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Inguinal Hernia

Inguinal hernia is the most frequent type of hernia.

It is caused when the abdomen is under increased pressure (e.g. weight lifting, persistent and intense cough, constipation, pregnancy), when there is a weak point in the abdominal wall or in combination of the two previous factors. As a result, the viscera may protrude via the point of abdominal wall which is weaker, creating the inguinal hernia.

Symptoms of inguinal hernia

It usually presents with a lump or even pain in the inguinal area.

Treatment of inguinal hernia

Given the risk of complications (incarcerated hernia, necrosis of the trapped organ), its timely treatment by surgery is deemed necessary.

Surgery of inguinal hernia includes re-positioning of the content of the hernia sac and plastic reconstruction of the abdominal wall, with placement of a mesh, usually under local anesthesia.

History of the inguinal hernia surgery

Inguinal hernia surgery went through a lot of phases, beginning from the old techniques of plastic surgery “with tension”, which were painful and had high percentages of recurrence.

Later, meshes appeared, which did not cause tension and had low percentages of recurrence.

Meshes consist of nothing more but fabric (manufactured from various types of fibres – threads). Except for that, it is reasonable for someone to not want to have a piece of fabric in their body, truth be told, the long-term consequences of these foreign bodies in the organism have not been studied yet.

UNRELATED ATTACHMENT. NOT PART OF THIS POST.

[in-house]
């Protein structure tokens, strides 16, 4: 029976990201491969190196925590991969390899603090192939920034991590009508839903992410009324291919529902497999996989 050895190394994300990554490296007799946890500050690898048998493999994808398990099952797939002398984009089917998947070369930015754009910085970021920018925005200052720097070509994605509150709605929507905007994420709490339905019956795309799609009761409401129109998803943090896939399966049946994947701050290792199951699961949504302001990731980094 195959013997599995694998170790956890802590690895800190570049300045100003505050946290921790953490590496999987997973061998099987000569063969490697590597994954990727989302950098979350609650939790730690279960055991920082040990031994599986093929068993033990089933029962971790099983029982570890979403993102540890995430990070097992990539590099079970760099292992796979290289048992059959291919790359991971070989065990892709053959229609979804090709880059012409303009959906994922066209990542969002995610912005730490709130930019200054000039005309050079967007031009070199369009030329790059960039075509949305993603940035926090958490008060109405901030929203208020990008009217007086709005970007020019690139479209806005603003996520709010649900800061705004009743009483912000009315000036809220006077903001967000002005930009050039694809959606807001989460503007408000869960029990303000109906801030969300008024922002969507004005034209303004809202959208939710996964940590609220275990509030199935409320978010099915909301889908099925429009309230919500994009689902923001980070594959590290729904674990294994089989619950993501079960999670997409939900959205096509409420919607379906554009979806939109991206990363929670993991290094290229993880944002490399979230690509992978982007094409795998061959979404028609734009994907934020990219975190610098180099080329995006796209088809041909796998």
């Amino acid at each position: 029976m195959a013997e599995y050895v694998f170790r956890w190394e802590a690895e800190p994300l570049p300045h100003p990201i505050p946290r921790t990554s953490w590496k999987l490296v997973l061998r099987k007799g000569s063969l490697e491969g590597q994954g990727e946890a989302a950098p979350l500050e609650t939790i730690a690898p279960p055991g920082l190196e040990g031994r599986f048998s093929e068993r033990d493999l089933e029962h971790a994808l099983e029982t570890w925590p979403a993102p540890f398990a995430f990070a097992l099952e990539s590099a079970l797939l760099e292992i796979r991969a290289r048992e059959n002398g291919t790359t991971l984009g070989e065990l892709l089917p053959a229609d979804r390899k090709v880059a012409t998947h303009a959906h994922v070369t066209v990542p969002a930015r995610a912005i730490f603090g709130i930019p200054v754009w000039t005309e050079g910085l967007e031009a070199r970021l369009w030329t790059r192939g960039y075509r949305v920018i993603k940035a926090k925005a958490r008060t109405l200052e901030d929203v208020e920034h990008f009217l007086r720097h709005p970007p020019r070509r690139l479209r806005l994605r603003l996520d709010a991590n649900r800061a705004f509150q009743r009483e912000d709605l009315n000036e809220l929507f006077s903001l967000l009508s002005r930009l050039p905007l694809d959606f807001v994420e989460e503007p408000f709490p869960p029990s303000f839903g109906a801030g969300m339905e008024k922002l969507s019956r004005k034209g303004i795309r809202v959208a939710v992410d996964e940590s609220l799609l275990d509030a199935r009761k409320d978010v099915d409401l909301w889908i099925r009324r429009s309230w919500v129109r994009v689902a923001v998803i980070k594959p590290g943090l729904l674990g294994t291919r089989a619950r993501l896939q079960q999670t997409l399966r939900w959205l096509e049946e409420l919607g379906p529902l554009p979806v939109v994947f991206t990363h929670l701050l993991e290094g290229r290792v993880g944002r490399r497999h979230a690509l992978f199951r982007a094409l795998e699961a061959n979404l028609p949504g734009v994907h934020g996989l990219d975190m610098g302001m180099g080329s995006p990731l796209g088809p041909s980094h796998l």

This is also one of the reasons for which use of a mesh is avoided in children and, in general, in patients under 20 years.

Innovative Inguinal hernia Treatment Technique

New innovative technique for the treatment of inguinal hernia through a   natural method (natural tissues) without any foreign bodies, without a mesh and without any tension

It appears that a new era of surgery has arrived with a type of plastic surgery that does not use foreign bodies, while the stitches used are absorbable, and simultaneously, the tension that existed in old type methods is avoided. The method uses the natural tissues of the patient themselves, with a suitable translocation of them.

The technique can be also applied under local anesthesia, the results are exceptional, with minimum percentages of relapse, while the patient can go home even on the same day, drive on the next day and go to an office work on the second day.

The cost is lower and in the end (in the long run) no foreign body remains in the organism of the patient.

The method was introduced in 2001 and now has undergone a valid research methodology with the following clinical study number:

Trial registration number: www.clinicaltrials.gov # NCT01237470

Moreover, its effectiveness has been proven, since from May 2012 onwards, it has been approved, recognized and published in the following acclaimed global journal of surgery (WORLD   JOURNAL   OF   SURGERY).